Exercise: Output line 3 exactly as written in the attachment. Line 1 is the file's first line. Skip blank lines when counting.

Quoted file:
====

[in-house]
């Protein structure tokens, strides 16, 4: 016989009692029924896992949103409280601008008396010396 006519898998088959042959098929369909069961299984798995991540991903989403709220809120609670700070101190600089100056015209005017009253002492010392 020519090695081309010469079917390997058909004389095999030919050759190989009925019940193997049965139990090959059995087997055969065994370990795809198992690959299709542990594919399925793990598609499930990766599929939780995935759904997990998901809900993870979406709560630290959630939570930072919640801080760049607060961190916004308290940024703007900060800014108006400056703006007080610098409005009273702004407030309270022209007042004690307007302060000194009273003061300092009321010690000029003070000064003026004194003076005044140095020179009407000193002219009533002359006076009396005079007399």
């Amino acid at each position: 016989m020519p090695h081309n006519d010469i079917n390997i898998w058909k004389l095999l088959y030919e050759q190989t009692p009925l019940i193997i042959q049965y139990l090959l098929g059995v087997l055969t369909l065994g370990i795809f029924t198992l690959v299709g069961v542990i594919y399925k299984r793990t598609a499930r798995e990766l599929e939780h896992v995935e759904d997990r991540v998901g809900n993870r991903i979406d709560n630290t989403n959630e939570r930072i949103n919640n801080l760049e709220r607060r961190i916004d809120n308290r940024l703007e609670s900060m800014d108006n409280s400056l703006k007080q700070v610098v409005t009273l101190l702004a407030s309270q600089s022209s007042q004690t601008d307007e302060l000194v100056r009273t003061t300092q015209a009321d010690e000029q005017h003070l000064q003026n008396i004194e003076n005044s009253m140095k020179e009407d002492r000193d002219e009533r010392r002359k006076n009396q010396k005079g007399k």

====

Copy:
């Amino acid at each position: 016989m020519p090695h081309n006519d010469i079917n390997i898998w058909k004389l095999l088959y030919e050759q190989t009692p009925l019940i193997i042959q049965y139990l090959l098929g059995v087997l055969t369909l065994g370990i795809f029924t198992l690959v299709g069961v542990i594919y399925k299984r793990t598609a499930r798995e990766l599929e939780h896992v995935e759904d997990r991540v998901g809900n993870r991903i979406d709560n630290t989403n959630e939570r930072i949103n919640n801080l760049e709220r607060r961190i916004d809120n308290r940024l703007e609670s900060m800014d108006n409280s400056l703006k007080q700070v610098v409005t009273l101190l702004a407030s309270q600089s022209s007042q004690t601008d307007e302060l000194v100056r009273t003061t300092q015209a009321d010690e000029q005017h003070l000064q003026n008396i004194e003076n005044s009253m140095k020179e009407d002492r000193d002219e009533r010392r002359k006076n009396q010396k005079g007399k």